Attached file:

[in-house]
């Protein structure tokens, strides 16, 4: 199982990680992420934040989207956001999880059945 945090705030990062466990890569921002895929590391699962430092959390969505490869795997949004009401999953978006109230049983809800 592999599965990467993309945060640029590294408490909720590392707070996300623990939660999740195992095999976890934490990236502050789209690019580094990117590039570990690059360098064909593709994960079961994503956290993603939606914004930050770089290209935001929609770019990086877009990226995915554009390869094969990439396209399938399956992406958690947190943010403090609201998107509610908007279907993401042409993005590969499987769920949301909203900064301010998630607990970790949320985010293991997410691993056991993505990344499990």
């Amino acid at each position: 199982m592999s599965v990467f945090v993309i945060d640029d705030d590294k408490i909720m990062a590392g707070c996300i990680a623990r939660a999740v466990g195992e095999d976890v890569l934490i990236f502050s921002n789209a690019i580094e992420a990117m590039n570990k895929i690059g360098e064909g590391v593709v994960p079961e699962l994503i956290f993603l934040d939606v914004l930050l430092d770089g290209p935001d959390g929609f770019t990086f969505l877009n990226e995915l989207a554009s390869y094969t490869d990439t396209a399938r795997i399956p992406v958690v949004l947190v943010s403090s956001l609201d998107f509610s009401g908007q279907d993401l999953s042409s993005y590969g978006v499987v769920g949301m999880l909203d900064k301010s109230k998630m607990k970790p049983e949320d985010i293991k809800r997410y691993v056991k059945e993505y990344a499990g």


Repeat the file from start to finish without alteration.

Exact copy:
[in-house]
């Protein structure tokens, strides 16, 4: 199982990680992420934040989207956001999880059945 945090705030990062466990890569921002895929590391699962430092959390969505490869795997949004009401999953978006109230049983809800 592999599965990467993309945060640029590294408490909720590392707070996300623990939660999740195992095999976890934490990236502050789209690019580094990117590039570990690059360098064909593709994960079961994503956290993603939606914004930050770089290209935001929609770019990086877009990226995915554009390869094969990439396209399938399956992406958690947190943010403090609201998107509610908007279907993401042409993005590969499987769920949301909203900064301010998630607990970790949320985010293991997410691993056991993505990344499990």
């Amino acid at each position: 199982m592999s599965v990467f945090v993309i945060d640029d705030d590294k408490i909720m990062a590392g707070c996300i990680a623990r939660a999740v466990g195992e095999d976890v890569l934490i990236f502050s921002n789209a690019i580094e992420a990117m590039n570990k895929i690059g360098e064909g590391v593709v994960p079961e699962l994503i956290f993603l934040d939606v914004l930050l430092d770089g290209p935001d959390g929609f770019t990086f969505l877009n990226e995915l989207a554009s390869y094969t490869d990439t396209a399938r795997i399956p992406v958690v949004l947190v943010s403090s956001l609201d998107f509610s009401g908007q279907d993401l999953s042409s993005y590969g978006v499987v769920g949301m999880l909203d900064k301010s109230k998630m607990k970790p049983e949320d985010i293991k809800r997410y691993v056991k059945e993505y990344a499990g």